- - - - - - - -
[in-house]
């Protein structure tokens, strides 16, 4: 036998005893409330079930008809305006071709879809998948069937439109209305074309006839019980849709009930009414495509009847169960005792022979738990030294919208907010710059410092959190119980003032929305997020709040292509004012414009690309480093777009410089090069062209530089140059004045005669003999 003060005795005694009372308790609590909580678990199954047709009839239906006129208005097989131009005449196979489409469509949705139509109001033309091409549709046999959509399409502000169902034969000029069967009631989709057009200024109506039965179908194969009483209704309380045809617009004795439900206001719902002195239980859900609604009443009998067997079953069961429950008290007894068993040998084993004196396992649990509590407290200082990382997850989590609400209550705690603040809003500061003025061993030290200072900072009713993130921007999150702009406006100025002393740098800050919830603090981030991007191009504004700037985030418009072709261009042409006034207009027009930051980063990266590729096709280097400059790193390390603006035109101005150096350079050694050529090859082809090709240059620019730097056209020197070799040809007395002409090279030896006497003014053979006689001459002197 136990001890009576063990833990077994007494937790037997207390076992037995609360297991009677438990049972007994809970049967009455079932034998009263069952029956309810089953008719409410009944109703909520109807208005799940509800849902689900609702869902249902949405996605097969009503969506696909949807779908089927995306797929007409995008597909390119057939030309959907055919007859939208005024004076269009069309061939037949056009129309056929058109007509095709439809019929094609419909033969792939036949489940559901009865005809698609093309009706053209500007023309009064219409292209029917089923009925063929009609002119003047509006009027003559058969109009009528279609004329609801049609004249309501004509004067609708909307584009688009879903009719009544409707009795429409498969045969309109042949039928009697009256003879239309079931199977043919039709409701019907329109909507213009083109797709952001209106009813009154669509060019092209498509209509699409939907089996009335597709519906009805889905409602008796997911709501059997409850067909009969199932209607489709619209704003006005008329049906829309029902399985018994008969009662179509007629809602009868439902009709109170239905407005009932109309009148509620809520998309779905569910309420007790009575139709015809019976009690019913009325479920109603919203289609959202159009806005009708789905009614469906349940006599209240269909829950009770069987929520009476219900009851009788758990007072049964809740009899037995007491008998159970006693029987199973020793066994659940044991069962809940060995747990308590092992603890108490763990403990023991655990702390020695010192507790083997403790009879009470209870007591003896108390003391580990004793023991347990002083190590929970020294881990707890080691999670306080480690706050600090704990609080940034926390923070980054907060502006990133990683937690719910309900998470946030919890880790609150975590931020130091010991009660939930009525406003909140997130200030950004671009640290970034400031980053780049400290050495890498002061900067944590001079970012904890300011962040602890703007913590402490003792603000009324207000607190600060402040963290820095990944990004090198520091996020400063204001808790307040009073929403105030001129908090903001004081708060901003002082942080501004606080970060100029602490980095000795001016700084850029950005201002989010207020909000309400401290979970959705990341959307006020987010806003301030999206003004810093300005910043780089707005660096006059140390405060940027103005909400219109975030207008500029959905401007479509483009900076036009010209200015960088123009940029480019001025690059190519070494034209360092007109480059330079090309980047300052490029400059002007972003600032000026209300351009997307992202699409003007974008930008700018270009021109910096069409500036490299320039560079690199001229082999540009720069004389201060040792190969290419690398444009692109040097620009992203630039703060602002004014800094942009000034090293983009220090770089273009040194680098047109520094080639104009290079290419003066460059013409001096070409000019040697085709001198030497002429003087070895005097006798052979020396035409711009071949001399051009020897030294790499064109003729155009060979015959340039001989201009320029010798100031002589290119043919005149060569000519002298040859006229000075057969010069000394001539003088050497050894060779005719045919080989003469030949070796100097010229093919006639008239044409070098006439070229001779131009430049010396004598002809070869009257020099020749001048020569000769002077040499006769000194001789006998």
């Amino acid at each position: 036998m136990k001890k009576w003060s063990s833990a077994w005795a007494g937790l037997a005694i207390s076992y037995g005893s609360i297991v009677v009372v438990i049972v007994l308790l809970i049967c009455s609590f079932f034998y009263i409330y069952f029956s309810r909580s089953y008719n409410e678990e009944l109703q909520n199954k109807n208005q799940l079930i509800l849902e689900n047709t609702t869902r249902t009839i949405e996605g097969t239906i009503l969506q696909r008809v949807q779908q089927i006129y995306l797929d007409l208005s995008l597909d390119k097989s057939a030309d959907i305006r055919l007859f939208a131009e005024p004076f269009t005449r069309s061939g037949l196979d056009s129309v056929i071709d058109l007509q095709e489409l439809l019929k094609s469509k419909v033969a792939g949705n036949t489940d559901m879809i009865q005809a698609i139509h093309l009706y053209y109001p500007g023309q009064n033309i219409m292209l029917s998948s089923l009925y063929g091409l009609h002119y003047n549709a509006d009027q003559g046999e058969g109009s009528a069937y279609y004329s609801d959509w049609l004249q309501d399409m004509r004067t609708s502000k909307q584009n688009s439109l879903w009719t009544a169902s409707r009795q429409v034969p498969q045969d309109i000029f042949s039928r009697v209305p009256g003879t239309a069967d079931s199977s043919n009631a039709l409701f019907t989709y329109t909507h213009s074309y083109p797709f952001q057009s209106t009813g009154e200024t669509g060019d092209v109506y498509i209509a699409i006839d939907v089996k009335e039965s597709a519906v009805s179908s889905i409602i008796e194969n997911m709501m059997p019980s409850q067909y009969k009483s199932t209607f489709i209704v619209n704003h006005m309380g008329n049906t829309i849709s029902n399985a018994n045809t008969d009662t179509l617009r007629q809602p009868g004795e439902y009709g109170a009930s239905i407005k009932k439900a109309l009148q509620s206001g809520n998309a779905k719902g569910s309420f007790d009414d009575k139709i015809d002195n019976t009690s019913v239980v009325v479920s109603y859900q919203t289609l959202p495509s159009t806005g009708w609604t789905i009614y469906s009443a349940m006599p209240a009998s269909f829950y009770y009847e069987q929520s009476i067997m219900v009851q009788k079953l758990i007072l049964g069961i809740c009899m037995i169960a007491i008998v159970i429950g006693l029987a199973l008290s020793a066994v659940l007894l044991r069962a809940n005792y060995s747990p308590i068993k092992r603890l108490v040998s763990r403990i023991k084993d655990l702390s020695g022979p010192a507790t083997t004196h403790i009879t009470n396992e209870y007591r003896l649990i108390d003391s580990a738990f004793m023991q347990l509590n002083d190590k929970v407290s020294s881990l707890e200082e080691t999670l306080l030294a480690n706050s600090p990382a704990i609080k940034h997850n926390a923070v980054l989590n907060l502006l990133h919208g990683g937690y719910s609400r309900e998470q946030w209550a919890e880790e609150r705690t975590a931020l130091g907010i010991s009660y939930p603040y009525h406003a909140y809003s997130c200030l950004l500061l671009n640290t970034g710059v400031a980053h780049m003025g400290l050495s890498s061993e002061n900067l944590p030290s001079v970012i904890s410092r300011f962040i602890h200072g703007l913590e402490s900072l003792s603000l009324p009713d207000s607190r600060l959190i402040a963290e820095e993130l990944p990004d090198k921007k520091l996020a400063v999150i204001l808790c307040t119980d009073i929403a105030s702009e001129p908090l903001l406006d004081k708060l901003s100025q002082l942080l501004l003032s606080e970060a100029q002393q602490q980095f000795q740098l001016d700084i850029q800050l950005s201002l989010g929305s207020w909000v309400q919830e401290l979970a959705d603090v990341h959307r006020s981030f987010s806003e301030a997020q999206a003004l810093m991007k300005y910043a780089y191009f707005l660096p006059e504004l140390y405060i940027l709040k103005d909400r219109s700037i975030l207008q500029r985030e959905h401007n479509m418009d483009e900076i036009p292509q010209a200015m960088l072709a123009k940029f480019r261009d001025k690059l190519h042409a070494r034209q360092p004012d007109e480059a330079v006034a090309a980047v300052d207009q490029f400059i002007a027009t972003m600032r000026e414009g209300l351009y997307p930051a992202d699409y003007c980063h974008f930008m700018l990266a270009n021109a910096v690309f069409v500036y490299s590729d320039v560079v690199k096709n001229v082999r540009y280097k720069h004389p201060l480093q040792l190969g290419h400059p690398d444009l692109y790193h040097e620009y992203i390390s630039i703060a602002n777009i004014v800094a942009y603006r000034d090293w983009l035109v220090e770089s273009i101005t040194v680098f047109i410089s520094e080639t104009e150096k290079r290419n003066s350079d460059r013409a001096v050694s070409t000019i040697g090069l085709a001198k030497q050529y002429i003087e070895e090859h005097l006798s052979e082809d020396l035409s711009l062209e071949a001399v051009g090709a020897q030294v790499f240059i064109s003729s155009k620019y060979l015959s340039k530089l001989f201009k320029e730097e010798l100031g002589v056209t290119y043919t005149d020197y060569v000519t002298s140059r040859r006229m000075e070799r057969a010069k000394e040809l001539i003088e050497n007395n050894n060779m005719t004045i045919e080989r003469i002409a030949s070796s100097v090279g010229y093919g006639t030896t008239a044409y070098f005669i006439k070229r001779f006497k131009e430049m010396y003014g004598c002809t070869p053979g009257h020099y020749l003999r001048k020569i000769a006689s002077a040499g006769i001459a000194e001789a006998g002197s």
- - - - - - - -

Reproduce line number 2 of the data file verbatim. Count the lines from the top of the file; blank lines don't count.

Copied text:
């Protein structure tokens, strides 16, 4: 036998005893409330079930008809305006071709879809998948069937439109209305074309006839019980849709009930009414495509009847169960005792022979738990030294919208907010710059410092959190119980003032929305997020709040292509004012414009690309480093777009410089090069062209530089140059004045005669003999 003060005795005694009372308790609590909580678990199954047709009839239906006129208005097989131009005449196979489409469509949705139509109001033309091409549709046999959509399409502000169902034969000029069967009631989709057009200024109506039965179908194969009483209704309380045809617009004795439900206001719902002195239980859900609604009443009998067997079953069961429950008290007894068993040998084993004196396992649990509590407290200082990382997850989590609400209550705690603040809003500061003025061993030290200072900072009713993130921007999150702009406006100025002393740098800050919830603090981030991007191009504004700037985030418009072709261009042409006034207009027009930051980063990266590729096709280097400059790193390390603006035109101005150096350079050694050529090859082809090709240059620019730097056209020197070799040809007395002409090279030896006497003014053979006689001459002197 136990001890009576063990833990077994007494937790037997207390076992037995609360297991009677438990049972007994809970049967009455079932034998009263069952029956309810089953008719409410009944109703909520109807208005799940509800849902689900609702869902249902949405996605097969009503969506696909949807779908089927995306797929007409995008597909390119057939030309959907055919007859939208005024004076269009069309061939037949056009129309056929058109007509095709439809019929094609419909033969792939036949489940559901009865005809698609093309009706053209500007023309009064219409292209029917089923009925063929009609002119003047509006009027003559058969109009009528279609004329609801049609004249309501004509004067609708909307584009688009879903009719009544409707009795429409498969045969309109042949039928009697009256003879239309079931199977043919039709409701019907329109909507213009083109797709952001209106009813009154669509060019092209498509209509699409939907089996009335597709519906009805889905409602008796997911709501059997409850067909009969199932209607489709619209704003006005008329049906829309029902399985018994008969009662179509007629809602009868439902009709109170239905407005009932109309009148509620809520998309779905569910309420007790009575139709015809019976009690019913009325479920109603919203289609959202159009806005009708789905009614469906349940006599209240269909829950009770069987929520009476219900009851009788758990007072049964809740009899037995007491008998159970006693029987199973020793066994659940044991069962809940060995747990308590092992603890108490763990403990023991655990702390020695010192507790083997403790009879009470209870007591003896108390003391580990004793023991347990002083190590929970020294881990707890080691999670306080480690706050600090704990609080940034926390923070980054907060502006990133990683937690719910309900998470946030919890880790609150975590931020130091010991009660939930009525406003909140997130200030950004671009640290970034400031980053780049400290050495890498002061900067944590001079970012904890300011962040602890703007913590402490003792603000009324207000607190600060402040963290820095990944990004090198520091996020400063204001808790307040009073929403105030001129908090903001004081708060901003002082942080501004606080970060100029602490980095000795001016700084850029950005201002989010207020909000309400401290979970959705990341959307006020987010806003301030999206003004810093300005910043780089707005660096006059140390405060940027103005909400219109975030207008500029959905401007479509483009900076036009010209200015960088123009940029480019001025690059190519070494034209360092007109480059330079090309980047300052490029400059002007972003600032000026209300351009997307992202699409003007974008930008700018270009021109910096069409500036490299320039560079690199001229082999540009720069004389201060040792190969290419690398444009692109040097620009992203630039703060602002004014800094942009000034090293983009220090770089273009040194680098047109520094080639104009290079290419003066460059013409001096070409000019040697085709001198030497002429003087070895005097006798052979020396035409711009071949001399051009020897030294790499064109003729155009060979015959340039001989201009320029010798100031002589290119043919005149060569000519002298040859006229000075057969010069000394001539003088050497050894060779005719045919080989003469030949070796100097010229093919006639008239044409070098006439070229001779131009430049010396004598002809070869009257020099020749001048020569000769002077040499006769000194001789006998």